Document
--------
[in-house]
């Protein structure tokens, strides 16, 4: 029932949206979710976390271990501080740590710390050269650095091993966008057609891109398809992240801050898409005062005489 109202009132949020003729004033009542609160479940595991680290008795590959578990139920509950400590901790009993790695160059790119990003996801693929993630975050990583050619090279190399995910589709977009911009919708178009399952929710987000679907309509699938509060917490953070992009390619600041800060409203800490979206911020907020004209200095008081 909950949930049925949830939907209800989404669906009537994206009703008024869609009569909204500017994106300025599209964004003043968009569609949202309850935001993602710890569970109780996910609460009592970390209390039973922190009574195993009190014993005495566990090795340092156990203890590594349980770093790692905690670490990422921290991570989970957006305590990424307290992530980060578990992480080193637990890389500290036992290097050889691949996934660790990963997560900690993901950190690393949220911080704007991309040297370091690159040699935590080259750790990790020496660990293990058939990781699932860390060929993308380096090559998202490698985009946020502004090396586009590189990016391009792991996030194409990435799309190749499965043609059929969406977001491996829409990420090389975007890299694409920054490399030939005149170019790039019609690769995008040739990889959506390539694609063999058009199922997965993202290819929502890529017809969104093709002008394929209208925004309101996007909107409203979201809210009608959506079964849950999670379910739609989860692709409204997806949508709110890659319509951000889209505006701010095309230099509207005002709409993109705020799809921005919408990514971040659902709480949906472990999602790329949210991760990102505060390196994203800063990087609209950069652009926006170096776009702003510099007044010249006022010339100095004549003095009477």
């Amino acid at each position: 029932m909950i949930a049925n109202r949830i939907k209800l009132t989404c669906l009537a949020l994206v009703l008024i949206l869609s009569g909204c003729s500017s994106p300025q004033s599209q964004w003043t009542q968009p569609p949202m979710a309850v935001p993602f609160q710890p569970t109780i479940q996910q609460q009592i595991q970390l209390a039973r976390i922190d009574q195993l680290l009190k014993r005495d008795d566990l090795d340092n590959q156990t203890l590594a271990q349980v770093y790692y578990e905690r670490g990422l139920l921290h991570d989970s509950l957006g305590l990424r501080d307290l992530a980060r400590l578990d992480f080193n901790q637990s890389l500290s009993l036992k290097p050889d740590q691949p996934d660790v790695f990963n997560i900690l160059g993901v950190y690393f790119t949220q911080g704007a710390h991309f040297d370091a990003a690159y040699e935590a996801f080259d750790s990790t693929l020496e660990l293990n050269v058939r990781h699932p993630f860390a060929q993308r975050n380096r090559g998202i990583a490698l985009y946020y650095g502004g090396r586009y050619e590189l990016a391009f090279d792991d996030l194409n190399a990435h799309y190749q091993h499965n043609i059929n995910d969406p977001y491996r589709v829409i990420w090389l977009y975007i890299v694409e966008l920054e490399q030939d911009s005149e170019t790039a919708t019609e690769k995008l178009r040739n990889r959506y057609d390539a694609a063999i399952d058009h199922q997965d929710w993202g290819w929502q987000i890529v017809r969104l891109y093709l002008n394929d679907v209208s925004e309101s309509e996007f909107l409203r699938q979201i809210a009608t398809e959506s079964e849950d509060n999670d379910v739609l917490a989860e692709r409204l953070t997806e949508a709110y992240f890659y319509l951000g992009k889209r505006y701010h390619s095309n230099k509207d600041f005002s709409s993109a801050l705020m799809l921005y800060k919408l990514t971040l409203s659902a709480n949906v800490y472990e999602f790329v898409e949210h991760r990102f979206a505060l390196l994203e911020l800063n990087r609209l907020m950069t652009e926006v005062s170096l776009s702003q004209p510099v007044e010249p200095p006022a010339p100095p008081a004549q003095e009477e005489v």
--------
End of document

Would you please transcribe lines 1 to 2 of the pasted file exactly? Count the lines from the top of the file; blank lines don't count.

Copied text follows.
[in-house]
């Protein structure tokens, strides 16, 4: 029932949206979710976390271990501080740590710390050269650095091993966008057609891109398809992240801050898409005062005489 109202009132949020003729004033009542609160479940595991680290008795590959578990139920509950400590901790009993790695160059790119990003996801693929993630975050990583050619090279190399995910589709977009911009919708178009399952929710987000679907309509699938509060917490953070992009390619600041800060409203800490979206911020907020004209200095008081 909950949930049925949830939907209800989404669906009537994206009703008024869609009569909204500017994106300025599209964004003043968009569609949202309850935001993602710890569970109780996910609460009592970390209390039973922190009574195993009190014993005495566990090795340092156990203890590594349980770093790692905690670490990422921290991570989970957006305590990424307290992530980060578990992480080193637990890389500290036992290097050889691949996934660790990963997560900690993901950190690393949220911080704007991309040297370091690159040699935590080259750790990790020496660990293990058939990781699932860390060929993308380096090559998202490698985009946020502004090396586009590189990016391009792991996030194409990435799309190749499965043609059929969406977001491996829409990420090389975007890299694409920054490399030939005149170019790039019609690769995008040739990889959506390539694609063999058009199922997965993202290819929502890529017809969104093709002008394929209208925004309101996007909107409203979201809210009608959506079964849950999670379910739609989860692709409204997806949508709110890659319509951000889209505006701010095309230099509207005002709409993109705020799809921005919408990514971040659902709480949906472990999602790329949210991760990102505060390196994203800063990087609209950069652009926006170096776009702003510099007044010249006022010339100095004549003095009477």